Monday, July 19th, 2010

The Hoosiers – Choices

And so we’ll be starting the week with a damp fart, too…


Kat Stevens: The Hoosiers and The Feeling once met at a dusty crossroads, wondering how to keep themselves afloat above the landfill indie watershed that threatened to drown them. They both formed a pact there and then to sell their souls to Supertramp, and each band made a modest album of bouncy chord changes and geeky oompah guitars that endeared them greatly to your narrator. But soon after they decided to part ways, forging in different directions: The Feeling headed for Prog Town and settled down happily working at Wakeman’s Second Hand Theremin Store. The Hoosiers meanwhile hitched a lift to glittering Discopop City, not deterred by seeing the Scissor Sisters heading back past them in the opposite direction. Would the good citizens welcome their humble housey beats with open arms? Or cast them out back to the wilderness to feed on the festering carcasses of Scouting for Girls?

Iain Mew: I was happy to have The Hoosiers around last time — a little due to their direct, punchy pop songwriting, but mostly from them being the closest anything in the charts of the time came to sounding like The Bluetones. “Choices” is newly covered in a thin synth glaze, and a little too oversung to really love, but my 2007 reasoning still stands.

Michaelangelo Matos: Chart-loving pop as sealed off from the mess that gives the charts their life, however desiccated at times as it can be, as power pop is from the ferment rather than just the sounds of vintage Beatles, Beach Boys, Byrds, and Big Star. That doesn’t mean I dislike it; just that its bright, bouncy hooks felt more like an end in themselves rather than a means to an end, and that the difference means something.

Alfred Soto: “Stop giving me choices,” the adenoidal lead singer implores. So fuck or walk.

Martin Skidmore: Electro indie with a high, thin vocal and pop ambitions, but the song is weak, as is the singing, and the playing dull. They won a few marks from me with their subjects on earlier singles, but this is without any distinction.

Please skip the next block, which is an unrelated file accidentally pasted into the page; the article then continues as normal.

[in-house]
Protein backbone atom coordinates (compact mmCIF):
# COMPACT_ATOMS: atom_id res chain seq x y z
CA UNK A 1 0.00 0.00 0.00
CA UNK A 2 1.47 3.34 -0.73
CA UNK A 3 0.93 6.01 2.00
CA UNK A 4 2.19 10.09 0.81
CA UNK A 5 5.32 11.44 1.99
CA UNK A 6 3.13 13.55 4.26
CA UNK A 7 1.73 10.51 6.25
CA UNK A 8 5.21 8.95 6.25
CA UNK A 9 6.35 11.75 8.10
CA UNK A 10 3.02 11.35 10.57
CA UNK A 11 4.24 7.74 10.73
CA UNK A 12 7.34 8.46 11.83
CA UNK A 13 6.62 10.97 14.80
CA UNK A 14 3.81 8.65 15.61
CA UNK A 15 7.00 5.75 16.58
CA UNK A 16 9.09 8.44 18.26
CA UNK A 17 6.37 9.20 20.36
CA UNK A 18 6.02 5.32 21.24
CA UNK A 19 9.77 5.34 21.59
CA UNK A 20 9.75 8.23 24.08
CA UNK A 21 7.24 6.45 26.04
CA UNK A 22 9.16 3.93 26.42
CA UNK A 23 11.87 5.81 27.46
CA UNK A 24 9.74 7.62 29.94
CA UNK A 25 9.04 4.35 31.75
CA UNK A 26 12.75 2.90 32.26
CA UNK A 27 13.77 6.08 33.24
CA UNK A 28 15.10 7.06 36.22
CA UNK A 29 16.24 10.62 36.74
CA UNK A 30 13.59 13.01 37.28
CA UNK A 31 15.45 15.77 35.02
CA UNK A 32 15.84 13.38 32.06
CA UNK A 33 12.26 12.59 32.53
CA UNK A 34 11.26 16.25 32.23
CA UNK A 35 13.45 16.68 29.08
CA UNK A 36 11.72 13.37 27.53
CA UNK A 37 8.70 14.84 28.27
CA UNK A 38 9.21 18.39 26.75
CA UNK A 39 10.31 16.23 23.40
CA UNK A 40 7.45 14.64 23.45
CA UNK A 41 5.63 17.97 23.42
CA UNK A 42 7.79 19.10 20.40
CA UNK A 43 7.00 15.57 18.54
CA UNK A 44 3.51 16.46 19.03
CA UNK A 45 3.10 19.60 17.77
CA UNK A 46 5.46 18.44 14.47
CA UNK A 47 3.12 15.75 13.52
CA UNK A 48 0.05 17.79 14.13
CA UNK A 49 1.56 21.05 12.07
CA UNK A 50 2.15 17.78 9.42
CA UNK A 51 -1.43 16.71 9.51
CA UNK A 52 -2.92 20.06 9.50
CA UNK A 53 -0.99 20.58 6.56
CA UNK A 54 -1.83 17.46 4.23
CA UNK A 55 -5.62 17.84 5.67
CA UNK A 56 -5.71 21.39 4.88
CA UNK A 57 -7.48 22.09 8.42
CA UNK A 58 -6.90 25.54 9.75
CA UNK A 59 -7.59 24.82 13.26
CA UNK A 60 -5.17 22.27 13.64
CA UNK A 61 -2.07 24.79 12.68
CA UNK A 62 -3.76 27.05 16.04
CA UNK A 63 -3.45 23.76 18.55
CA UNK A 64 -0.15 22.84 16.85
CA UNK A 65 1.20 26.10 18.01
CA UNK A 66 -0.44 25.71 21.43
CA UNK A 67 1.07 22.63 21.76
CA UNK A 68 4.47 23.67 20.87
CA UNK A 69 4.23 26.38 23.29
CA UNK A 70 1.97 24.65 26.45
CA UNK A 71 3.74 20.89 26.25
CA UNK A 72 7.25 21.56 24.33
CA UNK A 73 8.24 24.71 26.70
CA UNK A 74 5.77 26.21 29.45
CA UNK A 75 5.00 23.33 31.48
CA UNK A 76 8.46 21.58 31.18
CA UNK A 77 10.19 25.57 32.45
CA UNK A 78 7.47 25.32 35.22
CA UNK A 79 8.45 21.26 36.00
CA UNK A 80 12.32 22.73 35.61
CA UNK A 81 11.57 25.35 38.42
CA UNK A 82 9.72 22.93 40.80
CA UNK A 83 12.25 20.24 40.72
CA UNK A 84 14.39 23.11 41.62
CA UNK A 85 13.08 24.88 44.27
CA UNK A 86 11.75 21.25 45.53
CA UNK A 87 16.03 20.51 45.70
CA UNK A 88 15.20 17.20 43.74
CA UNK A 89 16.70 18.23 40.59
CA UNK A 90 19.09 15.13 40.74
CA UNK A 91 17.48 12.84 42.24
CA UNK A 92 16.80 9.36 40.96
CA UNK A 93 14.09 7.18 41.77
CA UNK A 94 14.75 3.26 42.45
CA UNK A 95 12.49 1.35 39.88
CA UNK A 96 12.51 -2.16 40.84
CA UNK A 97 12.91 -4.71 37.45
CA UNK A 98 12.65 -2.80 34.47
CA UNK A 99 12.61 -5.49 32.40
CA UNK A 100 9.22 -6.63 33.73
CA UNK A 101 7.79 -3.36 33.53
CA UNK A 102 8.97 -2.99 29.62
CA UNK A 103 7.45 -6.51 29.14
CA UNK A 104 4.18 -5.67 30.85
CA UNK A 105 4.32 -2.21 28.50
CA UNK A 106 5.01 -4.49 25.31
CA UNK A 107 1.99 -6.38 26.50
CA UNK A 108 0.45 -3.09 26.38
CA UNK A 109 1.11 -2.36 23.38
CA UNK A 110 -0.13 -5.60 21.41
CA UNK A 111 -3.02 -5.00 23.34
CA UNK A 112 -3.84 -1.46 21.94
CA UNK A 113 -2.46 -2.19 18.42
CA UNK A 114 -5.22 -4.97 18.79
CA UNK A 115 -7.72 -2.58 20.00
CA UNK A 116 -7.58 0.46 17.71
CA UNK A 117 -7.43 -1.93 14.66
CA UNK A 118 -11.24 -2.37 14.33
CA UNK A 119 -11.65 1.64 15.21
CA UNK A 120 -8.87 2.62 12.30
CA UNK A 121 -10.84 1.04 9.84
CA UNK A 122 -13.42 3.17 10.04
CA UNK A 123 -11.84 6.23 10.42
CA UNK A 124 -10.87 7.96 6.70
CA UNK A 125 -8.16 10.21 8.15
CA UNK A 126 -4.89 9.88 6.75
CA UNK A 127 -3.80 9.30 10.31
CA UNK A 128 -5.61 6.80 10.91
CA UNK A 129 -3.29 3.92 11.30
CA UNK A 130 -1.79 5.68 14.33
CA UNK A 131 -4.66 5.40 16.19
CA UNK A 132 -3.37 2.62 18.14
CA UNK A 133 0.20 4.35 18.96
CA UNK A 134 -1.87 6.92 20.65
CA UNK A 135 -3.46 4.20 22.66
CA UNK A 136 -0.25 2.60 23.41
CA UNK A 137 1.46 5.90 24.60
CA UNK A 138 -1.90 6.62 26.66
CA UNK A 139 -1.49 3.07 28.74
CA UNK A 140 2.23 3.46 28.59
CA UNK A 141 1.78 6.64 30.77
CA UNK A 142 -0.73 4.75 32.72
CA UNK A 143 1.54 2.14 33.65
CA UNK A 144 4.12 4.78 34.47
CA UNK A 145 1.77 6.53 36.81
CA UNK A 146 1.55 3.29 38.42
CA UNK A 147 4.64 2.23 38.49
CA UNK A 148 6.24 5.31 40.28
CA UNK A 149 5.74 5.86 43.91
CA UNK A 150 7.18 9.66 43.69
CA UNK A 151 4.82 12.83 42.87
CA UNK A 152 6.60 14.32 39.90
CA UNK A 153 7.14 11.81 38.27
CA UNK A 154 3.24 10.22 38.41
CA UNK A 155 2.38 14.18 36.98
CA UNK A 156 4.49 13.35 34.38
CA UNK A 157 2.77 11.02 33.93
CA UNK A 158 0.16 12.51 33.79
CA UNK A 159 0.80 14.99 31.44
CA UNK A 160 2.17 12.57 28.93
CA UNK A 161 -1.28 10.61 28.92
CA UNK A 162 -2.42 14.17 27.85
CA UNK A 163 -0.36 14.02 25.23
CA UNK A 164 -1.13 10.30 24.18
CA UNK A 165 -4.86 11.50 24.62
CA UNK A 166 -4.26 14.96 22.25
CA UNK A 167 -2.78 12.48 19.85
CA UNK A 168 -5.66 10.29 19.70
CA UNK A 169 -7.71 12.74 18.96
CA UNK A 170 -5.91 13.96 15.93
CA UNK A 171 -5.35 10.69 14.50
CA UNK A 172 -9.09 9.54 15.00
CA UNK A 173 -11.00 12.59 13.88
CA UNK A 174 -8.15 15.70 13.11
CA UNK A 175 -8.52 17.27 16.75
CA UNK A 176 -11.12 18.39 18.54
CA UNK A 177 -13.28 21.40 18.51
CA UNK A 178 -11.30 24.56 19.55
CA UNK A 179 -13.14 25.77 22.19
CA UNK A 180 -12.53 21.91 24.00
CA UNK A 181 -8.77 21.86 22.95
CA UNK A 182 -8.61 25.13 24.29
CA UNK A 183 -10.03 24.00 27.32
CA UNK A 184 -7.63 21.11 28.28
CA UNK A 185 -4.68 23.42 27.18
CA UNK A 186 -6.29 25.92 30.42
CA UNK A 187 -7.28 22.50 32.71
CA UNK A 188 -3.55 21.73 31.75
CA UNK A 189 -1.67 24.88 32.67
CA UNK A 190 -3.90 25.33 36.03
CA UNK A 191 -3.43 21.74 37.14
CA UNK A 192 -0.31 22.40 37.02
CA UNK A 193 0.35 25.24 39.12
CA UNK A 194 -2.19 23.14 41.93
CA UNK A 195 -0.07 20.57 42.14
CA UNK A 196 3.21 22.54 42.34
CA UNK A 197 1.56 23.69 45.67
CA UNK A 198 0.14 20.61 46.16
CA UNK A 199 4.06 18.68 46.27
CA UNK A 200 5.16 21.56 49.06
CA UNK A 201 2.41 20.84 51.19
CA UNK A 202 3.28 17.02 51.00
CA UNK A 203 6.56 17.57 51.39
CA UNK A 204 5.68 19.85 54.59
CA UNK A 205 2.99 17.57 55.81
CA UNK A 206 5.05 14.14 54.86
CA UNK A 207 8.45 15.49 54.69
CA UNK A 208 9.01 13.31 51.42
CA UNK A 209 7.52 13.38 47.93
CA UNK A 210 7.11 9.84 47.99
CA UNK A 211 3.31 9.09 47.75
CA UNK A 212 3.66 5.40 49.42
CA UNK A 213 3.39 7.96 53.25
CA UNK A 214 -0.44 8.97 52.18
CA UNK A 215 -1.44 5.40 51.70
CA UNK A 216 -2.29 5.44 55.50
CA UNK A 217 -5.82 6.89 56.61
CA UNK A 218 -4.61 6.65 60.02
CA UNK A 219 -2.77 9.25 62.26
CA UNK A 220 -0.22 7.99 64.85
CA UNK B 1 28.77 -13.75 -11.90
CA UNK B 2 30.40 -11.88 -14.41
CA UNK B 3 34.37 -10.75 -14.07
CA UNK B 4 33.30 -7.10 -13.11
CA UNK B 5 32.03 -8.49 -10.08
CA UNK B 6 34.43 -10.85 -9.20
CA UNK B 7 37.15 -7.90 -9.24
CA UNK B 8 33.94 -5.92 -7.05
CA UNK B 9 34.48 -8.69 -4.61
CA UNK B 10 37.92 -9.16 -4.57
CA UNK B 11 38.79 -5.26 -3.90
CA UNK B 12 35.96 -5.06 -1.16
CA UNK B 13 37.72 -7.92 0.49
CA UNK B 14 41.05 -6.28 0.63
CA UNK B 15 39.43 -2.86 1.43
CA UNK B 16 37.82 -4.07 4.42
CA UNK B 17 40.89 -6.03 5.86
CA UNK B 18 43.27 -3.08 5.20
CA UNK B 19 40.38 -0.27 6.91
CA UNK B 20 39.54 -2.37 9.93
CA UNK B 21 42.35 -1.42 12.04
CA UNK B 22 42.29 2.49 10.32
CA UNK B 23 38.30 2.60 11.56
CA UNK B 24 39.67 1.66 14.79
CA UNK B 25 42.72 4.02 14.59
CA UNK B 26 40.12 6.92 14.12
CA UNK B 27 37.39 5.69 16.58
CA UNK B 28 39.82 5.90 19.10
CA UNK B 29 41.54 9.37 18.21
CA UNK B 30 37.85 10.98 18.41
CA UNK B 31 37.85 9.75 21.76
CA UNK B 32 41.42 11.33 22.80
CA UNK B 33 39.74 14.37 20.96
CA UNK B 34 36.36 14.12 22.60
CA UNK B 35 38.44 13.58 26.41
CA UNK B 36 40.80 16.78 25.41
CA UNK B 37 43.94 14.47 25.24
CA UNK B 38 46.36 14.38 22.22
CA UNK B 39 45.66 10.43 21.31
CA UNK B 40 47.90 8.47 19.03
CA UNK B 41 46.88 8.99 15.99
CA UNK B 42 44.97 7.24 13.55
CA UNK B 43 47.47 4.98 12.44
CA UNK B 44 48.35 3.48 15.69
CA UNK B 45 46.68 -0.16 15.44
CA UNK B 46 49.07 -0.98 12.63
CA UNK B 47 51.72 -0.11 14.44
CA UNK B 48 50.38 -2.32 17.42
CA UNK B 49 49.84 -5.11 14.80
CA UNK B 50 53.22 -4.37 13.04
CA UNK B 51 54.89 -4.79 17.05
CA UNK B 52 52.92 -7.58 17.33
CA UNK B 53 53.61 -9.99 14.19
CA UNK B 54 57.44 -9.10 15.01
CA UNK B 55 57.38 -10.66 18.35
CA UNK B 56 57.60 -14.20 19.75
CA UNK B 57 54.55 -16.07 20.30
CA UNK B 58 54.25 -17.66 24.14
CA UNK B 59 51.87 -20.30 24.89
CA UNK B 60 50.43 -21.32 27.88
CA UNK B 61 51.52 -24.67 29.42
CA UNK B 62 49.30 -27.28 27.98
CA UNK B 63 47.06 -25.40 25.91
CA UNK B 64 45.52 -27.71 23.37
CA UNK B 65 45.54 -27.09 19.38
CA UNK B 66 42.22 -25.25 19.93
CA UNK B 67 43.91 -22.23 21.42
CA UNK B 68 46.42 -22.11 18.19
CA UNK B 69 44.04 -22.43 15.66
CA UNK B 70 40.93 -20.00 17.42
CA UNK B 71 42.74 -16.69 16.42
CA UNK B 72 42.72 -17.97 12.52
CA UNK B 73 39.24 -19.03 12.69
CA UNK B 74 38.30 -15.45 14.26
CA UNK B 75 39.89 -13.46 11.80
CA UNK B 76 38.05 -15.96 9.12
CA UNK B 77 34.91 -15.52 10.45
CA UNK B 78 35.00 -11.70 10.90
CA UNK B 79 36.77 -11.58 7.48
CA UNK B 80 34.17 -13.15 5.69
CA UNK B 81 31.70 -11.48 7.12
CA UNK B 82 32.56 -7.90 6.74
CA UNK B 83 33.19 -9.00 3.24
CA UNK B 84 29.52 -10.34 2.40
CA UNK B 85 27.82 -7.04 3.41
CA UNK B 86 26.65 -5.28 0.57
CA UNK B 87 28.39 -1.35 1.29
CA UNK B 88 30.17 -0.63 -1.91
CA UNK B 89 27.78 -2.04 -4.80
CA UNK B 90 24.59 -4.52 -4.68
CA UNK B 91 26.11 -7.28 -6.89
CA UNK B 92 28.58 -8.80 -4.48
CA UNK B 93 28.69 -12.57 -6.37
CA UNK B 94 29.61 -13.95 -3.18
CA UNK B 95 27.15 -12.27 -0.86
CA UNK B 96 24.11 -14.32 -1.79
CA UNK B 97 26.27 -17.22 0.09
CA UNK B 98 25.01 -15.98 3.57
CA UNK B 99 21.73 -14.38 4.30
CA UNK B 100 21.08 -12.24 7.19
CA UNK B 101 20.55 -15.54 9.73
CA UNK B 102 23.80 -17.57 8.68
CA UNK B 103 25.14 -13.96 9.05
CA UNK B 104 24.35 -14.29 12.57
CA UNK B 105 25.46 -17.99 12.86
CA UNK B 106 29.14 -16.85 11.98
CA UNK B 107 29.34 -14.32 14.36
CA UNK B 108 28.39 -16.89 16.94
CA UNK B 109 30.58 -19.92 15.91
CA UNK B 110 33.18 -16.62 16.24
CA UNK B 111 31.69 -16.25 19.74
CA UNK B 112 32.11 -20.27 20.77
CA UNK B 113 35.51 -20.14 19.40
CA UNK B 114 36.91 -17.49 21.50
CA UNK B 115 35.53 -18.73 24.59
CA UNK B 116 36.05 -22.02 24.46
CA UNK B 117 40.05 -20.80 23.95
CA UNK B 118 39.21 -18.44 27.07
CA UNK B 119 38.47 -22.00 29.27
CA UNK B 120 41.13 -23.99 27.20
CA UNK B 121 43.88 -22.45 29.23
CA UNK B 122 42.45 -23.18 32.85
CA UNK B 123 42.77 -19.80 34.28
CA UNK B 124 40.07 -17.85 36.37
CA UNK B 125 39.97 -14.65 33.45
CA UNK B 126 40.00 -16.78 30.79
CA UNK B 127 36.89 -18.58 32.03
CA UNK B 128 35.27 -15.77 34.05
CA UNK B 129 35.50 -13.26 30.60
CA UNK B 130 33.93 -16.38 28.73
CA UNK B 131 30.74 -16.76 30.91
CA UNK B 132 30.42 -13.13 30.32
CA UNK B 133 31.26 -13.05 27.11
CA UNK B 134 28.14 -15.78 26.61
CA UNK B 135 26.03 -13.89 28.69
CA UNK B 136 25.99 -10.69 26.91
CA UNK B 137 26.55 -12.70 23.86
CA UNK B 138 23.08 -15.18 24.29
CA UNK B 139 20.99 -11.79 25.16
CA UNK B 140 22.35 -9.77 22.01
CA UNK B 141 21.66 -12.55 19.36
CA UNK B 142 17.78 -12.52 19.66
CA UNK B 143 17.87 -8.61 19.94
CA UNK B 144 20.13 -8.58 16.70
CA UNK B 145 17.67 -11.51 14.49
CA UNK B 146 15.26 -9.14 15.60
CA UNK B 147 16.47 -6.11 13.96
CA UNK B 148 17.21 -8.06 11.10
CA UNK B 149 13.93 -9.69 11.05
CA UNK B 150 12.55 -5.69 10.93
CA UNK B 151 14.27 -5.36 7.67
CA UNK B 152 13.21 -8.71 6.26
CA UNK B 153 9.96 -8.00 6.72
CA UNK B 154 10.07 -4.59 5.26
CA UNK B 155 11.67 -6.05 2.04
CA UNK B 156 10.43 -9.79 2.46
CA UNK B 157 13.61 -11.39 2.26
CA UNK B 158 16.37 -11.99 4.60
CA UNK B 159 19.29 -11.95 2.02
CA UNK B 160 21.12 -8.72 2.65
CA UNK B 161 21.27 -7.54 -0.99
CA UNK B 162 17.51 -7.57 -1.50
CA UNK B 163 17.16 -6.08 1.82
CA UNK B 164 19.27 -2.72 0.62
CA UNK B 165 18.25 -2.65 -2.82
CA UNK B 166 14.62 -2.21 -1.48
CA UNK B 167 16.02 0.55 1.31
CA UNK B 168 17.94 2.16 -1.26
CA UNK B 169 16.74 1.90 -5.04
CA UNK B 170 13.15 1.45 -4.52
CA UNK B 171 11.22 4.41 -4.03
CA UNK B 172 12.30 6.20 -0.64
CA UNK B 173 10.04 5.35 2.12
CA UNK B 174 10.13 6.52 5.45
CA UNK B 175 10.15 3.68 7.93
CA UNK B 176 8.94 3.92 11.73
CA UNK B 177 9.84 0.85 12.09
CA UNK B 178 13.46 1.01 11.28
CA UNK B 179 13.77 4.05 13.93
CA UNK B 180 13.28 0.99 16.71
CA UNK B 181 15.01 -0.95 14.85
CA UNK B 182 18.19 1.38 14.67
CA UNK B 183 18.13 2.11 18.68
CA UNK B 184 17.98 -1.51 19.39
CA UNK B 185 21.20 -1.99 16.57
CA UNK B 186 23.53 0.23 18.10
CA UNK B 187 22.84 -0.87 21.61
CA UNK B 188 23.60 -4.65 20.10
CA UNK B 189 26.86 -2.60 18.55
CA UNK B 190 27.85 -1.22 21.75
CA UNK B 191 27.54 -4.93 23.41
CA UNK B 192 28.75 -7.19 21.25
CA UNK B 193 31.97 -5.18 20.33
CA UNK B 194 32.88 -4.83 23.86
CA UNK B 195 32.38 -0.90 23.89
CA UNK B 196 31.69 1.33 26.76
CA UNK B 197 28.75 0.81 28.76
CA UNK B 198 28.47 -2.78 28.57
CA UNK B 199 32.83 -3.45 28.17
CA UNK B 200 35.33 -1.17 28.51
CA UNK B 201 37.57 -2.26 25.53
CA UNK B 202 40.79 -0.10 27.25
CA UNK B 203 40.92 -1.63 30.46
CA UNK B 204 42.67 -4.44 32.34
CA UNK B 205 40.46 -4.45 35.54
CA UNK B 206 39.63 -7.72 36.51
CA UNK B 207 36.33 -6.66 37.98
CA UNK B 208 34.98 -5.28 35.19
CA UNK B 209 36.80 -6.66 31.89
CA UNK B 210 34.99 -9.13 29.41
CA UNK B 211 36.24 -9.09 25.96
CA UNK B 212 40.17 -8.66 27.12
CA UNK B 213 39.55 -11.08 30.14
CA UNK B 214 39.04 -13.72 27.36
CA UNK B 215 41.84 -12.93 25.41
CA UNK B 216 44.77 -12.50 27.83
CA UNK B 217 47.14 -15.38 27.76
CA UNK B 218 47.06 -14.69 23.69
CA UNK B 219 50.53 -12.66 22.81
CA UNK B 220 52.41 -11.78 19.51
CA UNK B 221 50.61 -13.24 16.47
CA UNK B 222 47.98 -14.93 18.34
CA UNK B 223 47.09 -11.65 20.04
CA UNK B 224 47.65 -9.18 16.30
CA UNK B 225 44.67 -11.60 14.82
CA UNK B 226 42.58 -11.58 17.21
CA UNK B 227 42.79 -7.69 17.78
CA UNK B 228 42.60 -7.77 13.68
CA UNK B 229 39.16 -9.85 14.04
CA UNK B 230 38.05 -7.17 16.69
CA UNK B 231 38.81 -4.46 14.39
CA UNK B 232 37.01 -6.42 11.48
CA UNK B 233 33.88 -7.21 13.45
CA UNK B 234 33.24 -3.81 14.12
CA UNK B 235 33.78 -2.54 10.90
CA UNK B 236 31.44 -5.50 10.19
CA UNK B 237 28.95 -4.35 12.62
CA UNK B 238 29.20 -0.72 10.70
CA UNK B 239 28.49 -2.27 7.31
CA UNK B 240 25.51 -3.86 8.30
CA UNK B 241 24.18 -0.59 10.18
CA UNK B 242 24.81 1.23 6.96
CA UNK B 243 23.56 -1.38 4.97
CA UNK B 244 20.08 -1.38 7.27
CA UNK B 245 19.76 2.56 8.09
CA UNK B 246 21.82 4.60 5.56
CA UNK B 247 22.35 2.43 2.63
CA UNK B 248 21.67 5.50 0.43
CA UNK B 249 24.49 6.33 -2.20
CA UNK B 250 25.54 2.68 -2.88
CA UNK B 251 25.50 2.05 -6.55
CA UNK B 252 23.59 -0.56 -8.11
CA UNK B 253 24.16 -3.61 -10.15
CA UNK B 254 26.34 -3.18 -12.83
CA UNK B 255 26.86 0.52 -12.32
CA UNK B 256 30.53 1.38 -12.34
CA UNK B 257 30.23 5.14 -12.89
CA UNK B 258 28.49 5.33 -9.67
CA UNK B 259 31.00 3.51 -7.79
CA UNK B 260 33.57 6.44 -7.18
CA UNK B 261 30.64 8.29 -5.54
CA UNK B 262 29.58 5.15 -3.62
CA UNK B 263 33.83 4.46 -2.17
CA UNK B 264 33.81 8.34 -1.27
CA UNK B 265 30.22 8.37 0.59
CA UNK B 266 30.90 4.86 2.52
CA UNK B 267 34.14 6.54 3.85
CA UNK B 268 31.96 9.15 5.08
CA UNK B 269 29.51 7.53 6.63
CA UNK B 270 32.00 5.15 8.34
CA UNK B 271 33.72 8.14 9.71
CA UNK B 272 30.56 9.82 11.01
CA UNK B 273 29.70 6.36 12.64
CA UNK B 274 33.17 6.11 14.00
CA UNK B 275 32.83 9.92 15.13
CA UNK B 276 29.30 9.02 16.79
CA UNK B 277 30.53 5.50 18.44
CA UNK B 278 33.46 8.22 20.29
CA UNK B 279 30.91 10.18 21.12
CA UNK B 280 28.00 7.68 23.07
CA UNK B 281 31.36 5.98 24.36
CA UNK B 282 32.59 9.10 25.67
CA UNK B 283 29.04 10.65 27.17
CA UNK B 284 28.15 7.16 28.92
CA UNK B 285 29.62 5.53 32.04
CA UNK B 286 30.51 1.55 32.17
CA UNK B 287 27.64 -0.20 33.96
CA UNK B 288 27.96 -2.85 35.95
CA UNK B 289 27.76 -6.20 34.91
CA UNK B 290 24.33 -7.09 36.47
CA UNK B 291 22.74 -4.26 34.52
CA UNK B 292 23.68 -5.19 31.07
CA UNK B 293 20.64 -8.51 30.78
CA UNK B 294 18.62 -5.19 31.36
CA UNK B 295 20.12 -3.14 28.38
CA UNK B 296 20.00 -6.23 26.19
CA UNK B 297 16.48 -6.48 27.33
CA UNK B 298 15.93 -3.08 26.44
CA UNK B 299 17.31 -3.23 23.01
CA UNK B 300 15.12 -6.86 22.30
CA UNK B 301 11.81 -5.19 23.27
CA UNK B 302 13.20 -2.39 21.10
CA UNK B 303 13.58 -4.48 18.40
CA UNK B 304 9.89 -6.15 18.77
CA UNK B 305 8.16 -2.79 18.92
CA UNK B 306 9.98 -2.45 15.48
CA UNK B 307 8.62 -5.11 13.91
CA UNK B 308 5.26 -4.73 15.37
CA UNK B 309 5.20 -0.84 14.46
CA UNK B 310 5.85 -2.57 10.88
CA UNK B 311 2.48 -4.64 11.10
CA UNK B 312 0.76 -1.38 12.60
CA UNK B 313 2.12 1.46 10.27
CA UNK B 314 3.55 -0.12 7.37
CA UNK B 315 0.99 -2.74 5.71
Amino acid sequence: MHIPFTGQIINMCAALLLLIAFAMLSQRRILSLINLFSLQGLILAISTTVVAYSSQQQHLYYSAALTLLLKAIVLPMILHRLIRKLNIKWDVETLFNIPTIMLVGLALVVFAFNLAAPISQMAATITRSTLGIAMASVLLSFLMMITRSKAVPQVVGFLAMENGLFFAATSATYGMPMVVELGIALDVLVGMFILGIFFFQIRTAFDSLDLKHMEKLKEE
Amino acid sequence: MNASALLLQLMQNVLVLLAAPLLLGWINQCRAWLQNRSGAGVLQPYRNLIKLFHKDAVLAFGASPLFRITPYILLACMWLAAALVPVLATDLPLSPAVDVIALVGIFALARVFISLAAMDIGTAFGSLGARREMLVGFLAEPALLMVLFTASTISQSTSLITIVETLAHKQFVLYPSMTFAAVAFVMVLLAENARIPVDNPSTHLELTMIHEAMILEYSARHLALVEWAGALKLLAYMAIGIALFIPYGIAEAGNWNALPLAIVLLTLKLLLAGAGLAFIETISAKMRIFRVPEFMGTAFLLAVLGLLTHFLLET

Chuck Eddy: Have these, er, Brit-Swedes ever even set foot in Indiana? If not, John Cougar Mellencamp and I demand they change their name right now. Either that or we’re going to start a band called, I don’t know, the Snow Limeys. That said, I guess as lousy Brit-(Swede)-pop bands go, they do sound slightly ’80s. So there’s that.

Katherine St Asaph: He’s not much of a singer, is he?

7 Responses to “The Hoosiers – Choices”

  1. PHYSICAL GEOGRAPHY HOMEWORK FAIL ms stevens: “met at a dusty crossroads, wondering how to keep themselves afloat above the landfill indie watershed that threatened to drown them”

    The flood would of course drain DOWN THROUGH THE LANDFILL, and no watershed could result!

  2. Watershed is the wrong word here! I meant some sort of high tide mark.

  3. Chuck, two of the band claim to have had football scholarships at the University of Indianapolis, thus the name.

  4. Since I am seem to be the business of showing off about irrelevant pedantry today, there’s a passage in Vonnegut’s “Cat’s Cradle” where he mocks Hoosiers as the classic example of a “granfalloon“: viz a group of people who outwardly choose or claim to have a shared identity or purpose, but whose mutual association is actually meaningless, a “proud and meaningless association of human beings.” CC’s prankster guru, Bokonon, has a handy apothegm: “If you wish to study a granfalloon, just remove the skin of a toy balloon.” I would claim that this was all highly relevant to this record, but I only managed to endure about four bars of it.

  5. football scholarships at the University of Indianapolis

    Despite being “allergic to running,” Wiki says. Unless they were placekickers, I doubt the sport was what actual Hoosiers would call “football”. (Hmmm…Wiki also says their chemistry teacher used to be Grant Surpell, who played drums and percussion in Sailor, whose 1975 debut LP I’ve been listening to some in the past month. I like its songs that sound like Roxy Music — “Glass Of Champagne” — more than its ones that sound like Taco’s “Puttin’ On The Ritz” eight years early — “Girls Girls Girls.” Faux-Latin/10cc moves fall in the middle.)

  6. (Also very proto-White Town, Sailor were, fwiw. They didn’t sound ’70s rock much at all. Not necessarily a good thing, but of some weird historical interest, maybe.)

  7. (And oops, what I have isn’t technically their debut LP, apparently. Actually it’s Trouble, their second. Went #45 in the UK, where the two songs named above were top ten singles, the biggest hits of their career.)